Introducing DIN Flanges: A Comprehensive Guide to the German Standard

DIN Flanges

Introducing DIN Flanges: A Comprehensive Guide to the German Standard

If you work in the industrial sector, chances are you have encountered flanges at some point. Flanges are crucial components in piping systems as they provide a secure and leak-free connection between pipes, valves, pumps, and other equipment. However, with so many flange standards out there, it can be challenging to select the right one for your specific application.

This blog will focus on DIN flanges, which are widely used in Europe and conform to the German standard DIN (Deutsche Industrie Norm). We will provide a comprehensive guide to DIN flanges, covering everything from their design and construction to their applications and benefits.

What is a DIN flange?

A DIN flange is a type of flange that conforms to the German standard DIN (Deutsche Industrie Norm). DIN flanges are used in various industrial applications for connecting pipes, valves, pumps, and other equipment. They are characterized by their metric dimensions and bolt-hole patterns, which differ from other flange standards such as ANSI or ASME.

DIN flanges come in several types, including welding neck, slip-on, threaded, and blind flanges. Each type of DIN flange is designed for a specific application and has its own set of unique features and benefits.

DIN Flanges

What is the difference between ANSI and DIN flanges?

DIN and ANSI are two different standards for designing and manufacturing flanges that are used in industrial applications. The use of DIN and ANSI flanges is primarily determined by location and regional standards.

ANSI and DIN flanges

DIN is typically used in Europe, while ANSI is more commonly used in the United States. As a result, many factories in North America have piping that is ANSI certified, while similar plants in European countries have DIN piping.

Besides, there are some other differences between ANSI and DIN flanges.

  1. Bolt Hole Patterns: The bolt hole patterns of ANSI and DIN flanges are also different. ANSI flanges typically have a bolt-hole pattern that is based on a 4- or 8-bolt hole configuration, while DIN flanges have a bolt-hole pattern that is based on a 4-, 8-, or 16-bolt hole configuration.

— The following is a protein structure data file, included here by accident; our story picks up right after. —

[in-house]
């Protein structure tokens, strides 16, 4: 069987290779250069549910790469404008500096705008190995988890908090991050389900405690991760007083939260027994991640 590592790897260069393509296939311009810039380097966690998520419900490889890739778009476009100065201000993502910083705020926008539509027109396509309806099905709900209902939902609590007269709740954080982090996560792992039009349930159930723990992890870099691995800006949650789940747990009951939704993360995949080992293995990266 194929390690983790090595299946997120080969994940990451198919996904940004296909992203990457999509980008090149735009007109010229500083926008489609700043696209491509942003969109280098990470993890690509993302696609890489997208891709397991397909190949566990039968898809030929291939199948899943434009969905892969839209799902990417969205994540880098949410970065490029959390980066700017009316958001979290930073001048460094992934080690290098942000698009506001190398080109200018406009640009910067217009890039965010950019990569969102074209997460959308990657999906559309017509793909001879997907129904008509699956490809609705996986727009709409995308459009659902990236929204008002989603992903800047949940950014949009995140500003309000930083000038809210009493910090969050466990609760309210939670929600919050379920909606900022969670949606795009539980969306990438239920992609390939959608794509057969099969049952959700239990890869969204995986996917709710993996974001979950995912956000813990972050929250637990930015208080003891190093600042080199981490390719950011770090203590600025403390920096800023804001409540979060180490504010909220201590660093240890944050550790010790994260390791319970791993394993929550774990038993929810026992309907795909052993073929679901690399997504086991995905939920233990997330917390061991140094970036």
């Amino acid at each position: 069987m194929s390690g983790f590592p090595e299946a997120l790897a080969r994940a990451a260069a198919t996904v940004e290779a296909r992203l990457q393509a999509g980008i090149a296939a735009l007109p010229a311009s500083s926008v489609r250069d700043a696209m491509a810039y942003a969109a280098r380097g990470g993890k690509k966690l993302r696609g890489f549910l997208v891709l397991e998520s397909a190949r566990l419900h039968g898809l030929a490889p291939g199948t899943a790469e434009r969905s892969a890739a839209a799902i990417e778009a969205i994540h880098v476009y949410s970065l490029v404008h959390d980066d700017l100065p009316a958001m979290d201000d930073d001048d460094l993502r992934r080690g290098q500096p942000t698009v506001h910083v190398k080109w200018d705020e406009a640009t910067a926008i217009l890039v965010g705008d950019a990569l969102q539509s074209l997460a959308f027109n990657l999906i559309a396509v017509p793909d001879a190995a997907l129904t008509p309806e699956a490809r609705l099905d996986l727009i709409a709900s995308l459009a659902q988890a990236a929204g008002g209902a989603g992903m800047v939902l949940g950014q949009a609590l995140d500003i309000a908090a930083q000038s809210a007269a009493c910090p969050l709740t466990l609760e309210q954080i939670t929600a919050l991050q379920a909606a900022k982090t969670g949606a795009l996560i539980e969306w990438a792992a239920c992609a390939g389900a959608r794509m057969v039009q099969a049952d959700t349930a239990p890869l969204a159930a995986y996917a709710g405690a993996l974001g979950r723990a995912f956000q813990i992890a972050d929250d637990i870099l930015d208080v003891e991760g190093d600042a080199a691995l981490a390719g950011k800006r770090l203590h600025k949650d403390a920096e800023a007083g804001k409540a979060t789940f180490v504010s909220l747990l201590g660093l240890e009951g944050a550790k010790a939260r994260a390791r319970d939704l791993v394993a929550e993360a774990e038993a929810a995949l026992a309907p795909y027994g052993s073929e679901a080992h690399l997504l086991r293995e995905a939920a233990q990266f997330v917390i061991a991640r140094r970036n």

2. Pressure Ratings: The pressure ratings of ANSI and DIN flanges are also different. ANSI flanges typically have a higher pressure rating than DIN flanges, which makes them suitable for applications that require higher pressure capabilities.
  3. Applications: ANSI flanges are commonly used in the United States and other parts of the world, while DIN flanges are mainly used in Europe. Therefore, the choice of flange standard is often determined by the location and requirements of the application.

Here’s a conversion table for DIN and ANSI values

ANSI NUMBER(Inch) DIN NUMBER(mm)
1/2 15
3/4 20
1 25
1-1/4 32
1-1/2 40
2 50
2-1/2 65
3 80
4 100
5 125
6 150
7 175
8 200
9 225
10 250
12 300

Are DIN and ANSI flanges compatible?

DIN and ANSI flanges are generally not compatible due to differences in their dimensional standards, bolt-hole patterns, and face-to-face dimensions. For example, DIN flanges have metric measurements and bolt hole patterns, while ANSI flanges have imperial measurements and bolt hole patterns.

This means that it is generally not recommended to connect a DIN flange to an ANSI flange or vice versa without using an adapter or transition flange that is specifically designed to bridge the gap between the two different flange standards.

When connecting DIN and ANSI flanges, using an adapter or transition flange can help ensure a proper fit and alignment between the two different flanges. This is essential for preventing leaks and ensuring the safe and reliable operation of the system.

An adapter or transition flange is designed to bridge the gap between the two different flange standards by providing a common interface that allows the flanges to be connected securely and without leaks.

The adapter or transition flange is typically made from a material compatible with the DIN and ANSI flanges. It is designed to have the appropriate dimensions and bolt hole patterns to allow for a proper fit.

DIN Flanges

DIN and Pressure Rating

DIN flanges are rated according to their pressure capability, indicating the maximum pressure the flange can withstand without leaking or failing. DIN flanges are rated using the PN (Pressure Nominal) system, which is based on the maximum allowable pressure at 20°C in bars.

The PN rating of a DIN flange determines the maximum pressure that the flange can withstand. The most common PN ratings for DIN flanges are PN6, PN10, PN16, PN25, PN40, and PN64. The higher the PN rating, the higher the pressure that the flange can withstand.

For example, the most common one is DIN PN16 Flange. These flanges are designed to withstand a maximum pressure of 16 bar at a temperature of 120°C.